17 April 2012

Books on Films on the Bomb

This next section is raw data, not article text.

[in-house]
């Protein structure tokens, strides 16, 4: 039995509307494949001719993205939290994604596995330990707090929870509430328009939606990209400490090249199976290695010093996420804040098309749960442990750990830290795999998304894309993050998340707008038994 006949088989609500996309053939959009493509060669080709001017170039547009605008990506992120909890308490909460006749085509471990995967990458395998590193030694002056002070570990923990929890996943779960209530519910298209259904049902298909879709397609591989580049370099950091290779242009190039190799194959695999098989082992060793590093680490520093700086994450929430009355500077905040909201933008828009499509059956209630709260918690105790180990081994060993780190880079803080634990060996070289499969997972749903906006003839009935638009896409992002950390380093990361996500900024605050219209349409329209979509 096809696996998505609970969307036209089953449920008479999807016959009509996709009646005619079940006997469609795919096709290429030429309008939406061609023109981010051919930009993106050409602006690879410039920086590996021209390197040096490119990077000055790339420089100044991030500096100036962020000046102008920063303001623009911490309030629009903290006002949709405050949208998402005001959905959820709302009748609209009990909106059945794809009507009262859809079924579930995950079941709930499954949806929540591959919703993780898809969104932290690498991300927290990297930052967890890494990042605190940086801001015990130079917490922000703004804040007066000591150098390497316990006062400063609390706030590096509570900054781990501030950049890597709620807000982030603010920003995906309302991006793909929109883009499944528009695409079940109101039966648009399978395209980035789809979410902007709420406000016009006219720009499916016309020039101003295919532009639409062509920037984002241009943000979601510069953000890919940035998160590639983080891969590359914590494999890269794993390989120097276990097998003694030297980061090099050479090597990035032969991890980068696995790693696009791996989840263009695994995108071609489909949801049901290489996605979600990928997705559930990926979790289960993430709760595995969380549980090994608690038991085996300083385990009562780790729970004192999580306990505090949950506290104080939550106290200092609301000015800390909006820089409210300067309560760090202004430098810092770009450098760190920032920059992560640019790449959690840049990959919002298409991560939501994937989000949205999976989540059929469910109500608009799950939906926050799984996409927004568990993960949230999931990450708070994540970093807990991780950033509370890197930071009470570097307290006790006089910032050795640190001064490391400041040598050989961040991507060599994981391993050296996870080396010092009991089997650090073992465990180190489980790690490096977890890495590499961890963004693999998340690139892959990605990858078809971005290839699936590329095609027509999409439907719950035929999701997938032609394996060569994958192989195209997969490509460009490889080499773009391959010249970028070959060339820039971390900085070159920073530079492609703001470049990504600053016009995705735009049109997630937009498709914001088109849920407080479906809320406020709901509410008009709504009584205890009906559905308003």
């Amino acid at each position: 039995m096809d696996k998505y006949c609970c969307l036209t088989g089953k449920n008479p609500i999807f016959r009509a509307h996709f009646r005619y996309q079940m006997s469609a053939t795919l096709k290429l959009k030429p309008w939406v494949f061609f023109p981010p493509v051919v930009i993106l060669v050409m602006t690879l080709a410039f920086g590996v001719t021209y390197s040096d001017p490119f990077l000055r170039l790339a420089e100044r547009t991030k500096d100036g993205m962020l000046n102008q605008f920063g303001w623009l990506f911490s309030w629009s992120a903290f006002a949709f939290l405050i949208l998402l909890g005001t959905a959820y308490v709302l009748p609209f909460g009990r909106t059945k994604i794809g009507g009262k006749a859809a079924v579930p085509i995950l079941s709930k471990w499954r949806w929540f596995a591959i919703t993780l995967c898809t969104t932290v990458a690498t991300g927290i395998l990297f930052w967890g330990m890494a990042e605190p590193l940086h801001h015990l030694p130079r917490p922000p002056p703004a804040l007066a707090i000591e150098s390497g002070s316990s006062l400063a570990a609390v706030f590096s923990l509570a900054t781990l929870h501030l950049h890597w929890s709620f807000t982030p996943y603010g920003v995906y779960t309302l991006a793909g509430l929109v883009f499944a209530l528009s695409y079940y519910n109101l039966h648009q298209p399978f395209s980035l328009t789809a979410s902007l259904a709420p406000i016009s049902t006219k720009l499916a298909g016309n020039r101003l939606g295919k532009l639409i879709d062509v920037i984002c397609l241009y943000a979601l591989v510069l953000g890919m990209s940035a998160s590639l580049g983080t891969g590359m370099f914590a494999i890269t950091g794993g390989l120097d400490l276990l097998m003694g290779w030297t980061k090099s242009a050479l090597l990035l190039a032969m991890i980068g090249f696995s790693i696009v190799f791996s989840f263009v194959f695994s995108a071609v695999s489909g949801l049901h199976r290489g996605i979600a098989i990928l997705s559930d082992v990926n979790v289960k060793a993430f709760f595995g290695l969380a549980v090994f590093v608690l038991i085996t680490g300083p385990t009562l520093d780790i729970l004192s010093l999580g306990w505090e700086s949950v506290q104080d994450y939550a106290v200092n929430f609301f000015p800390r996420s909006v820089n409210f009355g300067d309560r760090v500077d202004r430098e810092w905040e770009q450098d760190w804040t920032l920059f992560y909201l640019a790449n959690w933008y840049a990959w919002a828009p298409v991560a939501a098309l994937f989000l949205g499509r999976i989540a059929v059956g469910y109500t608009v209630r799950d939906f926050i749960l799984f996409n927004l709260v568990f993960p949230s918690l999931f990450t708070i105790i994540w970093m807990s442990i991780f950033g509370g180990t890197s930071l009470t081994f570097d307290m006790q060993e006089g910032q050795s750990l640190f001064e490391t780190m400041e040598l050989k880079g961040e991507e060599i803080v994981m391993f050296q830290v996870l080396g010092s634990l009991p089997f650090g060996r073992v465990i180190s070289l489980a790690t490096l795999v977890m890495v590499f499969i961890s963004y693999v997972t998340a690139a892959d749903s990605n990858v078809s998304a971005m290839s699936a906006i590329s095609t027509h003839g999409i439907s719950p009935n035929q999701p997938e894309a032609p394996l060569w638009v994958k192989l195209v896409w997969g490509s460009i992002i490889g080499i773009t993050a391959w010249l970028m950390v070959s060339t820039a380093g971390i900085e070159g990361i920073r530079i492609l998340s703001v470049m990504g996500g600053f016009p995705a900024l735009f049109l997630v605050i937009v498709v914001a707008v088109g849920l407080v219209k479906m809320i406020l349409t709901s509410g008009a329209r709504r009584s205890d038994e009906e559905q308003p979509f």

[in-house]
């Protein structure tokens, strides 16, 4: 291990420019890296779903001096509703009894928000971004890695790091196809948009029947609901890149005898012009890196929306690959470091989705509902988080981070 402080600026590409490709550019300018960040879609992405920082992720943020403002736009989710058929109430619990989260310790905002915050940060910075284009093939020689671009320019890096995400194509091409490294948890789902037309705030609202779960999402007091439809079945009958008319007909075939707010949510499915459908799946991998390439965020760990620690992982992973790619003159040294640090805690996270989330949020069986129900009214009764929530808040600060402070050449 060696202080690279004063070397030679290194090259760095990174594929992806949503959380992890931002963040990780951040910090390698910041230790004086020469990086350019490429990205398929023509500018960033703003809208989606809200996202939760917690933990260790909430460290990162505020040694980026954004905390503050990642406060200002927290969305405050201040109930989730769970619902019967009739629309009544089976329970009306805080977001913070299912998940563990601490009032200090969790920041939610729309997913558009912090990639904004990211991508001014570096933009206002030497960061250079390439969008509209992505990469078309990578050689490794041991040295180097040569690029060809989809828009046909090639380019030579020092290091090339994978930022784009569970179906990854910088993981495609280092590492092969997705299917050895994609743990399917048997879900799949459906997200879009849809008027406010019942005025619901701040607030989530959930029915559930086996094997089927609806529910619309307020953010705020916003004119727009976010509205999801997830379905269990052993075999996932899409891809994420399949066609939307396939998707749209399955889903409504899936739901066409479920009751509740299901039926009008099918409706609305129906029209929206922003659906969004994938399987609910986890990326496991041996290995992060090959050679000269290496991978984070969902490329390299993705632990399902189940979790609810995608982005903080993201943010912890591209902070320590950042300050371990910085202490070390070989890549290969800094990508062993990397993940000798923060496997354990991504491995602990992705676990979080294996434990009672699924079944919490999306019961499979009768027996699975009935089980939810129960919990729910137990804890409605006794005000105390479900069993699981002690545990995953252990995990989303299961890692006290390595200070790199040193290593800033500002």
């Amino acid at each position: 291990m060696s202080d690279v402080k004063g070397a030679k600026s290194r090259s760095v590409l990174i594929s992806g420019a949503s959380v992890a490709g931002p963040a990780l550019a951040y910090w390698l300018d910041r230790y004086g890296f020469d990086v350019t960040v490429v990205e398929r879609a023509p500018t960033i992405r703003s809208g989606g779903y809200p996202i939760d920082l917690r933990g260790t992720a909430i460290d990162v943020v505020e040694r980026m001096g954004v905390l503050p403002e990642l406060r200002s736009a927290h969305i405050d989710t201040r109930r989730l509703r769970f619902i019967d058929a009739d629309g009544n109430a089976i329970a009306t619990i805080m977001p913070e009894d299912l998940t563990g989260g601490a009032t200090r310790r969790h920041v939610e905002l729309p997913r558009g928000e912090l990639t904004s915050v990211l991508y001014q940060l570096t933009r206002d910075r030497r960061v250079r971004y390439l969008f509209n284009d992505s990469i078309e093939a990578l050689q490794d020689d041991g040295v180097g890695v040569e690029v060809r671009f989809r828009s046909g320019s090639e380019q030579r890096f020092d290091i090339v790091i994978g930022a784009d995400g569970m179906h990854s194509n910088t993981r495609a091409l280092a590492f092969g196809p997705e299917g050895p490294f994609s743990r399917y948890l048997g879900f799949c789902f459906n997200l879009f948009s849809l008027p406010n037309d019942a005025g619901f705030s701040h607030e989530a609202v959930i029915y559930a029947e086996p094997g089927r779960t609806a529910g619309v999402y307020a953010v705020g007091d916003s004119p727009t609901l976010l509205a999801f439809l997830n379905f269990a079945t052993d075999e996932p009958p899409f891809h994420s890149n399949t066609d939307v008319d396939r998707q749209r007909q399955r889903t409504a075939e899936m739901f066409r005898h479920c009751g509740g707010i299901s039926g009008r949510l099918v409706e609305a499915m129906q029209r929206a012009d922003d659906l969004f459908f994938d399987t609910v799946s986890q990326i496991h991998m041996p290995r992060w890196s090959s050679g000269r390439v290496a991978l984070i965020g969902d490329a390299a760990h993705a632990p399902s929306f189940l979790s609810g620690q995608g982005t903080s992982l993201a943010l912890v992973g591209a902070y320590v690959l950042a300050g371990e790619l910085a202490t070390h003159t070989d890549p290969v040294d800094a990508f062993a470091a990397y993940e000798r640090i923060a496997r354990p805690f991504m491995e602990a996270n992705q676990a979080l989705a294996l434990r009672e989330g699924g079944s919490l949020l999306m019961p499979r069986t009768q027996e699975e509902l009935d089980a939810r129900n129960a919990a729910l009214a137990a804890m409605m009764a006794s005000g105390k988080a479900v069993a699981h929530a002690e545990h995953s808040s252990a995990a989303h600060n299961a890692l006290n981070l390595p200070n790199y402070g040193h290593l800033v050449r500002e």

The development and deployment of the atomic bomb by the Americans during World War II ushered in what is commonly referred to as the 'nuclear age.' A growing shelf of books continues to be written about the various repercussions of the bomb, ranging from the socio-political to the cultural and psychological. Several recent titles explore this legacy, including Filling the Hole in the Nuclear Future (Lexington Books, 2010) and The Dragon's Tail: Americans Face the Atomic Age (University of Massachusetts Press, 2009) both by Robert A. Jacobs, After Hiroshima: The United States, Race and Nuclear Weapons in Asia, 1945-1965 by Matthew Jones (Cambridge University Press, 2010), Screening Enlightenment: Hollywood and the Cultural Reconstruction of Defeated Japan by Hiroshi Kitamura (Cornell Univ Press, 2010), and Atomic Tragedy: Henry L. Stimson and the Decision to Use the Bomb Against Japan by Sean L. Malloy (Cornell University Press, 2008). While many of these books are about the historical and political issues related to nuclear weapons, Filling the Hole in the Nuclear Future focuses on how art and popular culture, including cinema, have confronted the bomb.